If a NMD does not request their credit reports on an annual basis, the social worker/probation officer is encouraged to continue to discuss, at monthly visits or other opportunities, the importance of checking one’s credit reports and maintaining good credit as part of a healthy financial management strategy.

Citation: California Department of Social Services, All County Information Notice I-47-19 (2019); All County Letter 14-23 (2014)

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Eligibility Requirements for the 3rd Year THP-Plus Extension for Youth in School

Q: I am working with a youth who is interested in remaining in her THP-Plus program for the third year as part of the THP-Plus extension for youth enrolled in school, established in 2014 by Senate Bill 1252 (Torres). Are there any minimum GPA requirements for youth participating in the extension?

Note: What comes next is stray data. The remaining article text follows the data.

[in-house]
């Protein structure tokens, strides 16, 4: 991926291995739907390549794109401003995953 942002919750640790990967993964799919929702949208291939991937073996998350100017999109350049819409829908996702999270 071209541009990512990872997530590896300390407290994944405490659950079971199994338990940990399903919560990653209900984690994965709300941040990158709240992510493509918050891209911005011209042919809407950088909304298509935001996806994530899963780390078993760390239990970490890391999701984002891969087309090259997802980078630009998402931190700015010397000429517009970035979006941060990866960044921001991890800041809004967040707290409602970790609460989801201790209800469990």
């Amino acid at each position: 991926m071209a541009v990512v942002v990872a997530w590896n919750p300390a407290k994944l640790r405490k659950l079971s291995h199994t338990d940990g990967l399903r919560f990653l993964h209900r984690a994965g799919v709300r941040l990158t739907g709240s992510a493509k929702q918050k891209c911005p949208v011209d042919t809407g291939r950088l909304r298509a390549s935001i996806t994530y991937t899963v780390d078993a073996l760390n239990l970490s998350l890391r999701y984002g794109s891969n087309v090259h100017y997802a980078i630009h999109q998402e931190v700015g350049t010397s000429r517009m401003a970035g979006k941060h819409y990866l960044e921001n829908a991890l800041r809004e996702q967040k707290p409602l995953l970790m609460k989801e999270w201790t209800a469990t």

A: No, there are no Grade Point Average requirements for a youth to access THP-Plus for an additional 12 months or up to the age of 25. The THP-Plus extension for youth in school was established by Senate Bill 1252 (Torres) in 2014 and took effect January 1, 2015. Following are the eligibility requirements for the third-year THP-Plus extension:

  • Meet basic eligibility requirements for THP-Plus.
    • Have an order for out-of-home placement on 18th birthday; and
    • Enter into a Transitional Independent Living Plan (TILP) that shall be mutually agreed upon, and annually reviewed by the youth and county welfare or probation department or independent living coordinator.